"Je peux essayer cette jupe ?"

Translation:May I try on this skirt ?

February 12, 2013

This discussion is locked.


You don't normally "try a skirt out", which would imply you want to see how it performs (Does it light up? Change colours?). You "try a skirt on" - that is, you see if it fits and looks good on you.

Yes, I've reported it.


Right! No more "trying out the skirt". However, you may try it on!


'Can I try on this skirt?' is surely the same as 'I can try on this skirt?' ?


I have a question that is not strictly related to this exercise. Let's say I am in a boutique in Paris and I am looking around, having a look at the garments displayed and suddenly I see something that catches my eye and I want to try it on. At this point, is it more common to ask: "est-ce que je peux essayer ce manteau?" or "peux je essayer ce manteau". Which sentence is more polite? or maybe there are other ways, which are even more common, to ask the same thing?


Can't help you with the main part of your question, but I do know that one does not say "Peux je", but "Puis-je".


So, My old enemy "Puis-je", we meet again! Thanks I'll try to remember that.


From what I understand, the inversion "puis-je" is formal and so would be considered polite. The "est-ce que" version is considered standard, everyday vernacular without being informal or slangy.


may I and can I are very different in English in terms of degree of politeness (I don't regard them as interchangeable but just alternative options)...I thought it was similar in French with puis-je and peux-je....have I got this wrong?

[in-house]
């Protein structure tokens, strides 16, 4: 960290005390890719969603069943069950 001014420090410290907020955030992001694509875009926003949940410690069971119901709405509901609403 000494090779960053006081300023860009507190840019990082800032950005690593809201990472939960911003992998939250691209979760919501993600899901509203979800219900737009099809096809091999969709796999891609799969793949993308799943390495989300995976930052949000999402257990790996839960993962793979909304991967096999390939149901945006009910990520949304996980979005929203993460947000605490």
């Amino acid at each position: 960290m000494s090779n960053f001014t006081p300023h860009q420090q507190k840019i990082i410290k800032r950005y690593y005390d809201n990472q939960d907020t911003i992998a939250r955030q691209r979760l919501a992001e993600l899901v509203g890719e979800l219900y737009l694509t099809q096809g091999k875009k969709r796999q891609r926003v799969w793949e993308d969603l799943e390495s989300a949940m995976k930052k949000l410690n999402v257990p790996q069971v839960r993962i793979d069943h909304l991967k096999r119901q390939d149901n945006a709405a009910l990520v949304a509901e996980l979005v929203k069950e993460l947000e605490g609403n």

The difference between "may" and "can" in English has nothing to do with degree of politeness; they are different verb forms with different meanings. "May" is a request for permission, while "can" refers to ability. "May I park here?" asks whether parking is allowed. "Can I park here?" asks whether my car will fit the spot or whether I have the skill to manoeuver the vehicle into the space. The two forms are often confused, and some accept them as interchangeable. As I understand it, peux-ju does not exists in French, even though it seems it should be a logical construction. (Rather like "swimmed" seems a logical past tense form of "swim," when in fact it doesn't exist in English.)


Thanks. I certainly concur with your exposition which fits with what I've been taught (as a schoolboy). However, as you point out yourself, the two forms are accepted by some as interchangeable (the language evolves etc.). I've noticed that in common Australian English of today the 'may I' is used when people want to be very polite or defential. But it seems to be dying out. However, my question related to why DL did NOT allow puis-je and ONLY allowed peux-je as a translation for 'may I'. That I can't understand. What do you think?


Why not "I can try that skirt?"


Interesting that in the android app version of this question, it has a man's voice requesting to try on the skirt. Political correctness perhaps?

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